Where Oh Where Has the Sun Devil Defense Gone?

Kristian SiutaCorrespondent IIOctober 26, 2009

TEMPE, AZ - OCTOBER 03:  Safety Jarrell Holman #8 of the Arizona State Sun Devils sits on the sidelines during the college football game against the Oregon State Beavers at Sun Devil Stadium on October 3, 2009 in Tempe, Arizona. The Beavers defeated the Sun Devils 28-17.  (Photo by Christian Petersen/Getty Images)

Defensive coordinator Craig Bray has been the scientist behind the nationally ranked Arizona State defense for the past three seasons. Now this season, the Sun Devils seemed to be superior to the rest in the Pacific Ten.

But Saturday night in Palo Alto, an impostor was wearing the Sun Devil uniform.

This was clearly not the same dominating defense that Bray and his staff were accustomed to seeing. The Sun Devil defense gave up a grand total of 473 yards to the Stanford Cardinal, by far the most yards Arizona State has allowed all season. 

However, it seemed like Jim Harbaugh and his staff caught the Sun Devils off guard all night, but with simple play calling. 

Arizona State knew that Stanford was going to dish out a heavy dose of Toby Gerhart, and to be honest, the Sun Devils had no answer for the big, bruising running back. Gerhart averaged 4.6 yards per carry Saturday night, paving the way in Stanford's 33-14 victory over ASU.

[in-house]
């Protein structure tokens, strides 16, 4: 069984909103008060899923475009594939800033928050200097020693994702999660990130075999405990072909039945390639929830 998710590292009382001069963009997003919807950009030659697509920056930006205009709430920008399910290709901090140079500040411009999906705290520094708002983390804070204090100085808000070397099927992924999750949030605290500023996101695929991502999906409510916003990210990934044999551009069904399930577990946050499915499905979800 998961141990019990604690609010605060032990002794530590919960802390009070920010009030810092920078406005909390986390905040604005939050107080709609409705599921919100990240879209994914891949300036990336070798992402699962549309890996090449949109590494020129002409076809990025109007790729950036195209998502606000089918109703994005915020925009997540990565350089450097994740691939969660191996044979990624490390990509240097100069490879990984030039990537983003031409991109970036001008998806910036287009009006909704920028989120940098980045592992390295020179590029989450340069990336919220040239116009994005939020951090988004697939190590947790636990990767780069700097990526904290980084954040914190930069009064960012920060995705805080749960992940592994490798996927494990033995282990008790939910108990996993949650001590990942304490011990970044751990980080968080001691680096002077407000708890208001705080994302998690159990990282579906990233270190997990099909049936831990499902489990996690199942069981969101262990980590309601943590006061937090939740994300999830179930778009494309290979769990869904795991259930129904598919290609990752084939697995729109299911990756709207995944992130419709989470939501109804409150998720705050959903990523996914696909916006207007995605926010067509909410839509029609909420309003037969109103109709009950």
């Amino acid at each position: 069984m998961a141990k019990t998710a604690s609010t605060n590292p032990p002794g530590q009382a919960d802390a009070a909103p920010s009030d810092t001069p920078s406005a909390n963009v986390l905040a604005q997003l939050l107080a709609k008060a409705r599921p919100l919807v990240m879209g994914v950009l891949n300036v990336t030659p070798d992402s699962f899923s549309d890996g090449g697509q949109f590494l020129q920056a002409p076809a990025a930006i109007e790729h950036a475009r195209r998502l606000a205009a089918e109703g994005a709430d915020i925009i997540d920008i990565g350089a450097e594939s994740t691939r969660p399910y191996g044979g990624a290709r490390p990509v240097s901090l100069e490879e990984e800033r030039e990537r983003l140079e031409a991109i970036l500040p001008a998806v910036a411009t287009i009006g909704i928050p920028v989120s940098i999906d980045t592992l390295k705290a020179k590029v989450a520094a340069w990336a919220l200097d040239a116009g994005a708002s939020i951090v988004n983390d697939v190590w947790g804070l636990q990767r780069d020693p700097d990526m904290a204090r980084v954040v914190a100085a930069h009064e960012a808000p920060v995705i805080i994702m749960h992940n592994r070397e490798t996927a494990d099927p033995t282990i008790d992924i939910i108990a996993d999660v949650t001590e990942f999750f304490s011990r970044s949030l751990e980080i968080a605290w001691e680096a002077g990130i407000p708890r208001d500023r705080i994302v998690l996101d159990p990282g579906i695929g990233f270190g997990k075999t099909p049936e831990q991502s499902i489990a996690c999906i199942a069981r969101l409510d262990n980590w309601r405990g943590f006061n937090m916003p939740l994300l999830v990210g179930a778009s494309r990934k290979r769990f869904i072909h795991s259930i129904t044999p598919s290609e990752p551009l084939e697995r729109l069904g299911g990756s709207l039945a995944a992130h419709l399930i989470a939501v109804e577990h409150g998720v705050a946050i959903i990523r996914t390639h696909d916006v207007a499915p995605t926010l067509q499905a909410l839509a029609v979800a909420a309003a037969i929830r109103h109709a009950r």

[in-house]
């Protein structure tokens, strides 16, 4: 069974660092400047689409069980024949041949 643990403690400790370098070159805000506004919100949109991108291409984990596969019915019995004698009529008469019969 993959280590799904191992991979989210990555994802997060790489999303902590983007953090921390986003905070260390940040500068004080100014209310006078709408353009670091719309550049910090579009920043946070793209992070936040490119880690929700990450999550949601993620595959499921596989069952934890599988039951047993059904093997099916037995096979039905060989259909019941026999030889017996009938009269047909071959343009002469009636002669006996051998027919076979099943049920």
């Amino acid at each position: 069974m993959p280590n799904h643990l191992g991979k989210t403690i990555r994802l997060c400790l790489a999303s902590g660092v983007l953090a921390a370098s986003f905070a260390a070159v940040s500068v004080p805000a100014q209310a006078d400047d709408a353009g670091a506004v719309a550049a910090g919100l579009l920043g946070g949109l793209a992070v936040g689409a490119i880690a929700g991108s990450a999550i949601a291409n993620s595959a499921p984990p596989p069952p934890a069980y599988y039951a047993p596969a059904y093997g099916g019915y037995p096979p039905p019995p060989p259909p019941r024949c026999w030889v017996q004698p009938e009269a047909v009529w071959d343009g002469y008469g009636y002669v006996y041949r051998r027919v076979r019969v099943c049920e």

The 33 points that Bray's defense allowed was also the highest total of the year given up by his normally stout defensive side. 

So what is the reason for the sudden slip-up in effectiveness for the Arizona State defense?

Well, although the pass rush has increased its productivity in recent weeks, the front four created havoc against dismal offensive lines such as Washington State and Washington. Stanford proved to be far more effective in their success protecting the quarterback than the Devils' previous couple of opponents. 

Also, in an attempt to create pressure by blitzing, the ASU secondary was left vulnerable and exposed, and Stanford's quarterback Andrew Luck picked the defense apart. Luck did not throw a touchdown pass in the game, but he did shred ASU's secondary for 236 yards, setting up four touchdown runs. 

From the opening whistle to the last play of the game, the Sun Devils could not stop Stanford. Whether it was superior execution by the Cardinal or lack of effectiveness by Arizona State, the Sun Devils were overpowered by Stanford.

Heck, even when the Sun Devils did manage to force a punt or a long field goal, penalties kept the drive alive. Nothing went right in this game for Bray and his defensive players. 

Now that the Sun Devils are teetering on the brink of a second straight bowl-less season, the unit that has provided the spark in the wins for ASU has to set the tone from the opening kickoff against California this Saturday. The defense has too many leaders and too many playmakers to allow for another horrendous performance against No. 23 Cal at home this weekend.

If Arizona State cannot hold off the Golden Bears and pull out a win, then, as former Monday Night Football announcer Don Meredith would say, "Turn out the lights—the party's over!"